Obama vows to destroy ISIS to overcome terrorism threattext_fields
Washington: In a rare address from his Oval office, President Barack Obama pledged to overcome the threat of terrorism by destroying ISIS with a relentless, strong and smart campaign that is consistent with American values.
"The threat from terrorism is real, but we will overcome it," Obama said Sunday night in a prime-time address four days after a Pakistani origin couple shot dead 14 people and wounded 21 others in San Bernardino, California to leave Americans unnerved.
"We will destroy ISIL and any other organization that tries to harm us," he said, using an alternate acronym for the Islamic State of Iraq and Syria (ISIS), as he urged Congress to take action on several fronts.
At the same time, he asked Americans not to turn against Muslim friends and neighbours and turn the conflict with ISIS into a war against Islam.
It was only the third time that Obama was addressing the nation from his office in the White House to reflecting the gravity of the situation.
He last spoke from the Oval office in August 2010 to discuss the end of US combat operations in Iraq and a few months earlier on June 15 to talk about the catastrophic oil spill in the Gulf of Mexico.
The San Bernardino attacks were perpetrated by Syed Farook, 28, who was born in Chicago to Pakistani parents and raised in Southern California and Tashfeen Malik, his Pakistani wife who had pledged allegiance to the leader of ISIS online.
Taking note of the fact that Malik had came to the US in 2014 on a fiancee visa, Obama said he had "ordered the Departments of State and Homeland Security to review the visa programme under which the female terrorist in San Bernardino originally came to this country."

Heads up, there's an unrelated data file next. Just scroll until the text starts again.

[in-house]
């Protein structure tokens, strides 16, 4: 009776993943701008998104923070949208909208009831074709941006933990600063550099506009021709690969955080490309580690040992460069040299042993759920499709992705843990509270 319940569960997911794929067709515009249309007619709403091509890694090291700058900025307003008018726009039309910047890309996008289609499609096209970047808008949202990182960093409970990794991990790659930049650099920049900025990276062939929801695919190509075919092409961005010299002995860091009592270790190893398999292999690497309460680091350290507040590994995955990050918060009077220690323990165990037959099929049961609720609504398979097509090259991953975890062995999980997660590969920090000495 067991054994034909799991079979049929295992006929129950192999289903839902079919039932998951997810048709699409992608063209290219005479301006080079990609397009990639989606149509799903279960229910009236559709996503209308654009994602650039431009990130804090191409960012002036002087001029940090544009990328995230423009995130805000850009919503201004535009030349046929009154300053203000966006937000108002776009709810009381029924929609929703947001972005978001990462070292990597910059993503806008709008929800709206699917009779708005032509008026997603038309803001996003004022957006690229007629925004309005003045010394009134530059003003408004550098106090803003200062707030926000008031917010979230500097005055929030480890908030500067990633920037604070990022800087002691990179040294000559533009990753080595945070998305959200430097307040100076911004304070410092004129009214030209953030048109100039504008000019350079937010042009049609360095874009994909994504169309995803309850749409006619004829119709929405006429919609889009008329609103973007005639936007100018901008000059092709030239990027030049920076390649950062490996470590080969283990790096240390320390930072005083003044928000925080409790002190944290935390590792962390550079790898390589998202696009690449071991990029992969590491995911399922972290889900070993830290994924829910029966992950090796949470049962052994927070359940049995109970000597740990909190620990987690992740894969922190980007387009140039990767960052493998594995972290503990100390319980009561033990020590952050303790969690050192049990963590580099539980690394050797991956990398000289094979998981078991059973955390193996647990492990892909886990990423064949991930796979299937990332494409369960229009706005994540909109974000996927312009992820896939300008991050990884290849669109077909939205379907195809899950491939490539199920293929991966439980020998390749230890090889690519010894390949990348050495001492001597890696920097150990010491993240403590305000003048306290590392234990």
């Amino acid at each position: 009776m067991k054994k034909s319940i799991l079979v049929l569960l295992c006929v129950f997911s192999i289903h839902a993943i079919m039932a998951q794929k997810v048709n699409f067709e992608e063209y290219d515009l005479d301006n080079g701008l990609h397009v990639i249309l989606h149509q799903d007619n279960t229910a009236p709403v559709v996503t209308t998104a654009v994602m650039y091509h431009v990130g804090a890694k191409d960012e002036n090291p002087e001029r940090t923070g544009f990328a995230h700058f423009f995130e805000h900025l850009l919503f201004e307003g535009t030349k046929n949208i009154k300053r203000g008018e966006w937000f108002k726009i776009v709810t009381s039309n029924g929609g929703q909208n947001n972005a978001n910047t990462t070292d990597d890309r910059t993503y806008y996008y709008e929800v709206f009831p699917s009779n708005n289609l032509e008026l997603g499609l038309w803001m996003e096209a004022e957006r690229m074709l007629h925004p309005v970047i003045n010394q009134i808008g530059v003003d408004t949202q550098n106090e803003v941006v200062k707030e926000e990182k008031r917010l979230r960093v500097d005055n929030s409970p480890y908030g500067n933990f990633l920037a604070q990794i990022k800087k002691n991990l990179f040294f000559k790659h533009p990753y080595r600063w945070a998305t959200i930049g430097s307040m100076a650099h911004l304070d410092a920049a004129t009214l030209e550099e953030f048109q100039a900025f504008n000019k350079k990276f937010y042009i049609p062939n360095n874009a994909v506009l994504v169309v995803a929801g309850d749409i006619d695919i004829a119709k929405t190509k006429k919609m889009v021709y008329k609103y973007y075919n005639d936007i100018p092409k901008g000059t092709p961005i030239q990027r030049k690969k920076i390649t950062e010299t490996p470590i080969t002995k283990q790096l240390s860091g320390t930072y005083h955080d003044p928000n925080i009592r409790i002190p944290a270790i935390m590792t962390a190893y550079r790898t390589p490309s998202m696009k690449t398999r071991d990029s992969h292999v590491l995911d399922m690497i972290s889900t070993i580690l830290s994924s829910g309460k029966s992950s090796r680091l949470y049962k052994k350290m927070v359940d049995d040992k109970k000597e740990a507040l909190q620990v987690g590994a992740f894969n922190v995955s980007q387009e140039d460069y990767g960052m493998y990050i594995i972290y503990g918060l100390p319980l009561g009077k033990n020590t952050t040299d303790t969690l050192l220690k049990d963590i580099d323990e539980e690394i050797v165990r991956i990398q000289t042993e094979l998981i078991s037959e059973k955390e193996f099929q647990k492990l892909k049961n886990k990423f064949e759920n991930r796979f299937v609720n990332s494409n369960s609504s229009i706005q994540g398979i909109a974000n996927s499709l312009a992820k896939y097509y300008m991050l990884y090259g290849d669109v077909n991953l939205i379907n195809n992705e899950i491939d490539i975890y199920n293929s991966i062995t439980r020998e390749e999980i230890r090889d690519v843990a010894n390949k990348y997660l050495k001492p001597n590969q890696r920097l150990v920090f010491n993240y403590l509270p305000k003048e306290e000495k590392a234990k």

Urging "high-tech and law enforcement leaders to make it harder for terrorists to use technology to escape from justice," he said: "We constantly examine our strategy to determine when additional steps are needed to get the job done."
He said that so far, there was no indication that the attack was directed by a terrorist organization overseas or that they were part of a larger conspiracy at home.
"But it is clear that the two of them had gone down the dark path of radicalisation, embracing a perverted interpretation of Islam that calls for war against America and the West," he said. "This was an act of terrorism designed to kill innocent people."
Obama said the terror threat has evolved since the days of the 9/11 attacks, but did not announce major changes to his plans to fight ISIS.
He outlined a four-pronged strategy: hunt down terrorist leaders in every country where they are; provide training and equipment to Iraqi and Syrian forces fighting ISIS on the ground; stop ISIS operations, financing and recruiting; and establish a ceasefire and political resolution to the Syrian civil war.
"Our success won't depend on tough talk or abandoning our values or giving into fear. That's what groups like ISIL are hoping for. Instead we will prevail by being strong and smart, resilient and relentless, and by drawing on every aspect of American power," he said.
Finally, focusing on what the country would not do, Obama reiterated a pledge to avoid a "long and costly ground war" in Iraq or Syria and implored Americans not to turn on all Muslims.
He called it the "responsibility of all Americans of every faith to reject discrimination," religious tests for entrance to the country or proposals to treat Muslim Americans differently.